It’s a bit past the halfway point of the season, which means by now we have a pretty decent idea of who the key contributors for the Buccaneers are. While the team itself has been a huge disappointment in a horrible, winnable division, there are some individual performances to focus on, especially as the team moves forward and has plenty of decisions to make.
One stat we’ll focus on is EPA, which is “Expected points added.” What the hell does that mean (a question I’ve been asking for the past few weeks as I’ve seen it on Twitter/X)? It’s a sort of catch-all stat that measures how each individual player can directly affect the outcome of a game by making plays that increase a team’s expected points based on their field position. There’s several other stats specific to position groups that we’ll bring up, but I’ll explain them as they come.
Without further ado, we’ll discuss some contributors whose places on the team are tenuous at best.
We’ll start with his EPA/play; he comes in at .09, good for 11th in the NFL amongst qualified QBs. Not too bad, right? Of course in more traditional QB stats he’s a bit more below average, like completion %, passing yards and passing TDs. However, an important note to make is that the Bucs have one of the highest rated offensive lines in football in regards to pass protection; Baker rocks a really low sack %, yet he scrambles more than most QBs in the league. The Bucs also have Mike Evans, one of the best receivers in the NFL analytically (we’ll get to him) and Chris Godwin, who’s not an analytics darling but is someone who is incredibly productive for being a “#2 option.”
What does this all mean, specifically in regards to should the Bucs keep him around? Well… it’s hard to say. There are a lot of factors that would contribute to him staying and him leaving; do the Bucs draft someone? Are they firing Todd Bowles, which therefore gives them a reason to try and give a brand new (likely offensive-minded) head coach a brand new QB that the HC hand-picks? What does the salary cap situation look like?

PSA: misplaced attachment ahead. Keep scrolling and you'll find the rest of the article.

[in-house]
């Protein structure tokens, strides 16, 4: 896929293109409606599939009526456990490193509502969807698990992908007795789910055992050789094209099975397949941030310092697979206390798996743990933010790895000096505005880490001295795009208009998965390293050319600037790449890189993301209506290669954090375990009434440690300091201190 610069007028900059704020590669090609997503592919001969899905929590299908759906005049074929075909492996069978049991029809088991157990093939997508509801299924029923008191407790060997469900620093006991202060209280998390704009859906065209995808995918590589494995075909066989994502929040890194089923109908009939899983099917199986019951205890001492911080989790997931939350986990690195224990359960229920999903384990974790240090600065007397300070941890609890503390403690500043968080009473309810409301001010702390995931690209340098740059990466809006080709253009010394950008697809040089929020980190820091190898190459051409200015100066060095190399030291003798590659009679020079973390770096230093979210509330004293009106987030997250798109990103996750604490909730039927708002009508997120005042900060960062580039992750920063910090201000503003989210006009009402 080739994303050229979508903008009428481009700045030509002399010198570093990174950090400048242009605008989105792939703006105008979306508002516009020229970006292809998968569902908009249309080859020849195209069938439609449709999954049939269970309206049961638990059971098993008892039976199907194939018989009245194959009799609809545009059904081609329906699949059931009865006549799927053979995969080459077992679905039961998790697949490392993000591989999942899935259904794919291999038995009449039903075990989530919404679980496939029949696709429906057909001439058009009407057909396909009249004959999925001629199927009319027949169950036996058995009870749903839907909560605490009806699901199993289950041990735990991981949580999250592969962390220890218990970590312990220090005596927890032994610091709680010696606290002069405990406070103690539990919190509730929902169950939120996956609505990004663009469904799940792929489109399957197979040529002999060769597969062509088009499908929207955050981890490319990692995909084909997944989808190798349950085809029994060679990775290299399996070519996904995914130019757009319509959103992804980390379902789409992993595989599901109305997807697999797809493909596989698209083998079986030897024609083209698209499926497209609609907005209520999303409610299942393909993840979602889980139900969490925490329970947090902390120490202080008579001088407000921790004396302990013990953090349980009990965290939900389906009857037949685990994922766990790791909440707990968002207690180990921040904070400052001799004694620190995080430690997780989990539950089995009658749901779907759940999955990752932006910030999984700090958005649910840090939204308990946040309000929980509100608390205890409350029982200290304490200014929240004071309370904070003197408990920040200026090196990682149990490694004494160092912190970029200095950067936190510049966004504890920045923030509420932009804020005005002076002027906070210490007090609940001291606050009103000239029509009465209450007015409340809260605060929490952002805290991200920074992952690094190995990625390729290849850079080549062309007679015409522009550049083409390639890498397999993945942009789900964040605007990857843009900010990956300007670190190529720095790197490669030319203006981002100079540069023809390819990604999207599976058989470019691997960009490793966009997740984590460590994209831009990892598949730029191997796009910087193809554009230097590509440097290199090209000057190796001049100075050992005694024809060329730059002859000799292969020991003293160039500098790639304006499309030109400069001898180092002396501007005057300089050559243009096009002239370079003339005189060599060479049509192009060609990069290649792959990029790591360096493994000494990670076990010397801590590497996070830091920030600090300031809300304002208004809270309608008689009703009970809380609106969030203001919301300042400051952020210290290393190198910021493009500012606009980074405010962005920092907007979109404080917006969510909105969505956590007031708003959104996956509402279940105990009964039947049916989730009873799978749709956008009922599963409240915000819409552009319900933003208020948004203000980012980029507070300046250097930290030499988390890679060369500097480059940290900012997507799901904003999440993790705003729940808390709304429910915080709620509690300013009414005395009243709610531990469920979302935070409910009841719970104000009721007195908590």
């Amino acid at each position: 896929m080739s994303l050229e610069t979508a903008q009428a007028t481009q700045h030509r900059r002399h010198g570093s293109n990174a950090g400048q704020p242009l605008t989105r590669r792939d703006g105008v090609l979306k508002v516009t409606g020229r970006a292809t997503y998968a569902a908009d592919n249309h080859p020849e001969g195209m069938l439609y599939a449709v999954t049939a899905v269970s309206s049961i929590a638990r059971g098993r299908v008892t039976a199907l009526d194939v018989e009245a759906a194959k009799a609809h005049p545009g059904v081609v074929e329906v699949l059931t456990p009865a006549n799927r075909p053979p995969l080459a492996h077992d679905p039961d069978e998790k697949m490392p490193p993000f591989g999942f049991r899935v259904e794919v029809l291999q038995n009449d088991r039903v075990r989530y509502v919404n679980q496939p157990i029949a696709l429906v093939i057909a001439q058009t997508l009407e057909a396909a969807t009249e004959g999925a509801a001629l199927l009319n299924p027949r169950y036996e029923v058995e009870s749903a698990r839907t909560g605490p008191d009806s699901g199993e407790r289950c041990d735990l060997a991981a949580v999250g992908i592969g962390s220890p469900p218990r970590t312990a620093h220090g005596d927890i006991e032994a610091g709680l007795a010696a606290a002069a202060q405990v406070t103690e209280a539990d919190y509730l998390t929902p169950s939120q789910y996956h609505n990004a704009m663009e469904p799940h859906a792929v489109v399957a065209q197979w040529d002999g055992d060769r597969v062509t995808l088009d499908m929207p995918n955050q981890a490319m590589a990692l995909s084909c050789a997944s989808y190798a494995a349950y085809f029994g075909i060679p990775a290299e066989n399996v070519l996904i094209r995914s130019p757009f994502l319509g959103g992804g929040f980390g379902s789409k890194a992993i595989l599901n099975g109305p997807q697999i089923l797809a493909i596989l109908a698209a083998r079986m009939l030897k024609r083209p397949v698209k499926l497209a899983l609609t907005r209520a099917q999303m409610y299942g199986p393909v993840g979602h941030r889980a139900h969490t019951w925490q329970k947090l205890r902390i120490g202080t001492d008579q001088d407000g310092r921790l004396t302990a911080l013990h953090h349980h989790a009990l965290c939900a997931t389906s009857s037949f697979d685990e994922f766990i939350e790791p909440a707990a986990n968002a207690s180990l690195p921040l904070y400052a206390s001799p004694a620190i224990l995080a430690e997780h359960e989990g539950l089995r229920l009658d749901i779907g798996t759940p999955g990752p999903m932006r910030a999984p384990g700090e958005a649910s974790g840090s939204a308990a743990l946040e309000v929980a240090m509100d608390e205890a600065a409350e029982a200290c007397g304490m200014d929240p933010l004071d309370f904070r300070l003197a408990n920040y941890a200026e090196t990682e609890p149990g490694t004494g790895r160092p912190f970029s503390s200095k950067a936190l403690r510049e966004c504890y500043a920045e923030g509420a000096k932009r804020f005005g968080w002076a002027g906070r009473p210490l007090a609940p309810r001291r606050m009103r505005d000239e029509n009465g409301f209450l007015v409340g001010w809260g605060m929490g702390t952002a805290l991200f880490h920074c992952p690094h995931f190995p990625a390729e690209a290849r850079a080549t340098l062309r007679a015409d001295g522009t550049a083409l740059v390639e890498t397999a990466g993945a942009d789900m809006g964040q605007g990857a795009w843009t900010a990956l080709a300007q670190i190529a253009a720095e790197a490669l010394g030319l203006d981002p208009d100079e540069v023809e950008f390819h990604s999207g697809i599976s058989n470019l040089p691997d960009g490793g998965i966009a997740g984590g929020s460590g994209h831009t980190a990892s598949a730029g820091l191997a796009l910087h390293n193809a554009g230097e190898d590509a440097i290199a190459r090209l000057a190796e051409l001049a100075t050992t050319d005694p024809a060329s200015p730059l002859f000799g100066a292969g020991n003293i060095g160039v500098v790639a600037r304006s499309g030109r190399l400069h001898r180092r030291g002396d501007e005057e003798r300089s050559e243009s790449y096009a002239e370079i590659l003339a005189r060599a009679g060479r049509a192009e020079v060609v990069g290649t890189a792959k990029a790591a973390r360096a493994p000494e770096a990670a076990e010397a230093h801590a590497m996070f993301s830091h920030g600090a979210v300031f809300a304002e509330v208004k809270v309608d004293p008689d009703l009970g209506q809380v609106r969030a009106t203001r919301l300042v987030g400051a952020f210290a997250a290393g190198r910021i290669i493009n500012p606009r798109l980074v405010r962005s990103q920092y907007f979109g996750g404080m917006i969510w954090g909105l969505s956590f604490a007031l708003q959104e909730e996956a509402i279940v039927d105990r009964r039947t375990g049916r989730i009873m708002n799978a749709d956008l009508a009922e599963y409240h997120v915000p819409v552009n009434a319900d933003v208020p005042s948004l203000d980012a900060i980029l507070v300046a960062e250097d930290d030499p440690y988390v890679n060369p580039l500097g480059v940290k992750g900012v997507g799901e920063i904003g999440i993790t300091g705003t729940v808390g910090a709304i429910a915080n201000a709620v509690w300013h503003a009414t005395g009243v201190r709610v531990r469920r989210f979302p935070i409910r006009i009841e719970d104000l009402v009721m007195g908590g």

All to say, it’s still up in the air. He’s played well enough to warrant keeping him around, but not nearly well enough to give him an extension and commit to him long-term and miss out on an opportunity to draft a franchise QB.
If it were me, I’d stick with him for another year, giving him another 1-year prove-it deal to bridge the time between rebuilding the roster for their franchise QB. The absolute worst thing they could do would be to rush it and get their “guy” while the rest of the roster still needs a lot of work, setting the guy up for failure. If Baker comes in and struggles next year, it’s no biggie, they’re moving on from him anyways. But unfortunately that’s not very often how teams work; GMs love drafting QBs in the first round and telling ownership they “need time” to see him develop; it’s job security. So, yeah, we’ll see how it all goes.
Is he a dynamic pass catching back? Yes. He’s got the best receiving yards over expected rates in the league amongst backs.
Is he a good between-the-tackles traditional back? Eh… the stats (both traditional and analytical) say no.
His explosive run rate is abysmal, amongst the lowest in the league, and although his negative run rate is also pretty low, his EPA/play is also in the bottom 10 of the NFL for qualified ball carriers.
Factor in a low success rate % and the second lowest yards created rate and you’ve got yourself a putrid run game. How much of that is his fault vs. a bad o-line?